The time had finally come to leave Quito, our unintended home for the last 7 nights. After the unfortunate crashing incident, everyone had pulled together, including people we had never even met before, to get us to this morning where at 6.30am we were standing outside Fernando’s Pro-mecanika shop ready with the SRZero to carry on towards Ushuaia!
In order to try our best to make up some lost time, we had done our research and had found that by going directly to the southern city of Machala rather than going to Guayaquil as initially planned, we could gain a day. The problem was that Machala is 520km away and this would be a stretch to do in one day and on one charge given the very mountainous terrain. But we were determined to make up for lost time, so how could we do it without running out of juice in the middle of the jungle somewhere?
The answer is an intermediate charge. We had done this only twice before on the trip, once on the way up to Chena Hotsprings way back in July, and one on the way to Santa Rosa in New Mexico. Basically, you have to find somewhere on your route where you can quickly charge for a couple of hours and then shoot off, and try and minimise the time you have to drive off the main road. So, on the recommendation of Alfonso, we ended up at an extremely smart Toyota dealership and workshop in the city of Ambato, around 160km from Quito, where the manager, Carlos, was waiting to greet us.
The reception we got from the staff was incredible as, working on cars all day, they were also a little car-mad! They asked a lot about the technical specifications of the car while we set it up for charging, and there was also a local TV channel there to document the event. However, the team was absolutely starving as we had missed breakfast in order to get moving so quickly, so we walked over to the local mall to grab some food.
Given the SRZero’s excellent range, we were actually fairly confident that we could make the whole journey on one charge, but we didn’t want to take chances. As such, it was only a small amount that we charged up with; around 20% of the total energy stored in the pack. With this complete at 12.30pm, Carlos lead us back to the main road and we continued south.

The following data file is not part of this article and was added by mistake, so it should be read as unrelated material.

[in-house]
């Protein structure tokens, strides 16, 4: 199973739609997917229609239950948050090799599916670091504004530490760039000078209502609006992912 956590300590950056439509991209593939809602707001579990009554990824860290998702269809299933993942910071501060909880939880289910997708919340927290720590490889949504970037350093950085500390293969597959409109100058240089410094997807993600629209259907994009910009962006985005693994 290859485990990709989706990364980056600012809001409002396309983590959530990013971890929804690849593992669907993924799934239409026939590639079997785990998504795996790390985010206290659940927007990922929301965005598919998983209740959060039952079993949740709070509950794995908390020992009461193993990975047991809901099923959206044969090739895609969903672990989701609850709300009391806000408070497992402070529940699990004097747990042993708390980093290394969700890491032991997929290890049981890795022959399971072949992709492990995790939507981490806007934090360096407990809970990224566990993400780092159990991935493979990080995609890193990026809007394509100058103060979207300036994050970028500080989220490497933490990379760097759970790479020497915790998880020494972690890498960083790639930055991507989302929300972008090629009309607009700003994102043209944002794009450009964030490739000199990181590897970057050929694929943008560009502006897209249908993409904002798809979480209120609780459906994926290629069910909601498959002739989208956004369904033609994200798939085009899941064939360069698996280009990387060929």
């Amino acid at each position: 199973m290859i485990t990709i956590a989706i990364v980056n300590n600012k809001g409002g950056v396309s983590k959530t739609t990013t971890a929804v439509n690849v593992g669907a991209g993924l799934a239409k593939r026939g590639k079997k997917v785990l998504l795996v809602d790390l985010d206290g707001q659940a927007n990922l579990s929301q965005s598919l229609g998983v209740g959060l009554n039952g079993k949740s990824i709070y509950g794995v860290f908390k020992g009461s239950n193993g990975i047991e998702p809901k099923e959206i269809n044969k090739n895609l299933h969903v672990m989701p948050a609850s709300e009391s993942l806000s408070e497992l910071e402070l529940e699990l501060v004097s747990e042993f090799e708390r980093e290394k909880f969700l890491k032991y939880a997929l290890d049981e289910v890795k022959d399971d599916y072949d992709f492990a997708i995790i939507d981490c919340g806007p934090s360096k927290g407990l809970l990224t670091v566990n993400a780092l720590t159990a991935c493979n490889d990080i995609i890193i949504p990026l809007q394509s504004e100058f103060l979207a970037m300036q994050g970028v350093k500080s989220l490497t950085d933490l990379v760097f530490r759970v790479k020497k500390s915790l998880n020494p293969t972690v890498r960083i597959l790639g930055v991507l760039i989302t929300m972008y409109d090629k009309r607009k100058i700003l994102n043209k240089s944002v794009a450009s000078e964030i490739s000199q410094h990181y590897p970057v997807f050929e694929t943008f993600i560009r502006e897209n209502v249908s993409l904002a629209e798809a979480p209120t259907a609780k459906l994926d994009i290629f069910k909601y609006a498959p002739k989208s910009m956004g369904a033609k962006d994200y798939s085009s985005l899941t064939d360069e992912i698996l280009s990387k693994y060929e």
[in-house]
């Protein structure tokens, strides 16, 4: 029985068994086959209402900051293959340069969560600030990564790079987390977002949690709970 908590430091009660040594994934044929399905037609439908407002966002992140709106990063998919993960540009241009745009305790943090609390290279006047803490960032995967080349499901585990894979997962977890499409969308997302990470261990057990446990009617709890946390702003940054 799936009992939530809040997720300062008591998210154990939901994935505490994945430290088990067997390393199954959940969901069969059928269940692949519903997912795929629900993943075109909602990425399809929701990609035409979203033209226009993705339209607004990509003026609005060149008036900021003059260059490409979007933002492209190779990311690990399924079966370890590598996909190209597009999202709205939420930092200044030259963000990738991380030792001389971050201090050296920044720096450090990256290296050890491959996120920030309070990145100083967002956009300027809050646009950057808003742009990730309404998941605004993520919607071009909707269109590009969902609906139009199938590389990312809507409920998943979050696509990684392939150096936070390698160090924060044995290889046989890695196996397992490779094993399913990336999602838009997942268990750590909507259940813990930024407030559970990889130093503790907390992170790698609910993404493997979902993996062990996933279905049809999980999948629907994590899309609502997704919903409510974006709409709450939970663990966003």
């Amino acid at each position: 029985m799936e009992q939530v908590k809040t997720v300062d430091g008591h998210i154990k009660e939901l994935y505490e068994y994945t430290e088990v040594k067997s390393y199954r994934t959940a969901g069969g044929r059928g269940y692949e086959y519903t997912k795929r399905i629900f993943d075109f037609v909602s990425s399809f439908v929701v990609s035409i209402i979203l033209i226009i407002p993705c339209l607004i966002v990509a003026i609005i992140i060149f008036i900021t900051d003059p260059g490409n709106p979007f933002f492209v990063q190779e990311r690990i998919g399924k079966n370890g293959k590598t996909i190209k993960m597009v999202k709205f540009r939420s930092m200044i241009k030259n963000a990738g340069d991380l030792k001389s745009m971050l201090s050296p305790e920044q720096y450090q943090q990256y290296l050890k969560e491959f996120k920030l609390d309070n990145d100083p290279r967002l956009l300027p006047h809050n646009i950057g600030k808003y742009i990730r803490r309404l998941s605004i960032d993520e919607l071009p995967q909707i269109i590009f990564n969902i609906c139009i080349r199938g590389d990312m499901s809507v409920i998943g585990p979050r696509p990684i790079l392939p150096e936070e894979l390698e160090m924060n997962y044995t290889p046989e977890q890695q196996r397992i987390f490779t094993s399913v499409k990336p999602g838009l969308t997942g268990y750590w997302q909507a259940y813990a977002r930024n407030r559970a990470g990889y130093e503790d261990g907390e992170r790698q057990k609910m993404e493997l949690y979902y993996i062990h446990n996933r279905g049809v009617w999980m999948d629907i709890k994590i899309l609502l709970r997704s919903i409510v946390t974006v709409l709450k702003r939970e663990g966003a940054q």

The road was smooth and often dual carriage, so the driving was fast and easy; just how we like it! The odd thing was that, despite the fact that we were told we would be descending to sea level, we were actually climbing in altitude, and the road was winding its way through ever more remote areas. We began seriously contemplating that we had taken a wrong turn as we were driving well above 3,000m! However consultation with the map showed us to be on the right route, so we continued driving whilst enjoying the wonderful weather and road.
After around an hour, we began the long decent down to sea level along an amazing road carved into the mountain face. The road conditions began getting more difficult as it narrowed to just one lane and overtaking became the only method to keep up our average speed. However, as always, there are forces at work trying to make the route just that little bit harder, and at around 3pm we were hit with a double whammy…
The weather closed in big time and then the roads became all but undrivable! Firstly, the weather; we have experienced bad weather before in the form of heavy rain, but so far we hadn’t encountered cloud. At this time, and for the next few hours, we were engulfed by thick cloud that severely reduced visibility and turned bright daylight to dusk. Couple this with idiotic drivers who obviously think it’s a lot safer to keep their lights off, especially when overtaking into oncoming traffic, and you have some potentially hairy situations! However, having become used to Latin American driving, all vehicles made it through with no problems.
And now for a quick rant about the roads; as I’ve said before, the worst thing you can have for us is nice smooth road with the occasional bad patch because it means that you are driving fast when you suddenly have to brake to avoid obstacles. This is exactly what we encountered time and time again on this journey, except the obstacles weren’t potholes or rough patches, they were unmarked steps down onto the most abominable, unpaved gravel and rock surface you can imagine. Our top speed on these patches, some of which lasted for 5km or more, was never above 10mph. In fact, even approaching this speed shook the car more than we had ever experienced. Even the term “shake down testing” never envisaged so much shaking!
However, the car made it clean across on every occasion, and was able to pick up its speed. Nonetheless, these rough patches severely reduced our average speed, and it was only after a total of 13 hours of solid driving that we made it to our charging point for the night. This was a garage/workshop belonging to some racing contacts of Fernando. They very kindly let us tap into their electricity supply, and before long we had the car on charge and were driving to the hotel.
We still needed to eat, do emails and all the other whatnots, and it was only at around 12.30am that we managed to get to bed. It was an absolutely massive day, a total of 520km driven in 2 non stop stints, and it unequivocally proved that the SRZero was back! The car had performed flawlessly through some severe battering, and it lived to drive another day.
It felt really good to be able to get back on the road with a big leg completed. Racing Green Endurance really earned its name today, well, perhaps more so the first and third word than the middle! May the good progress continue!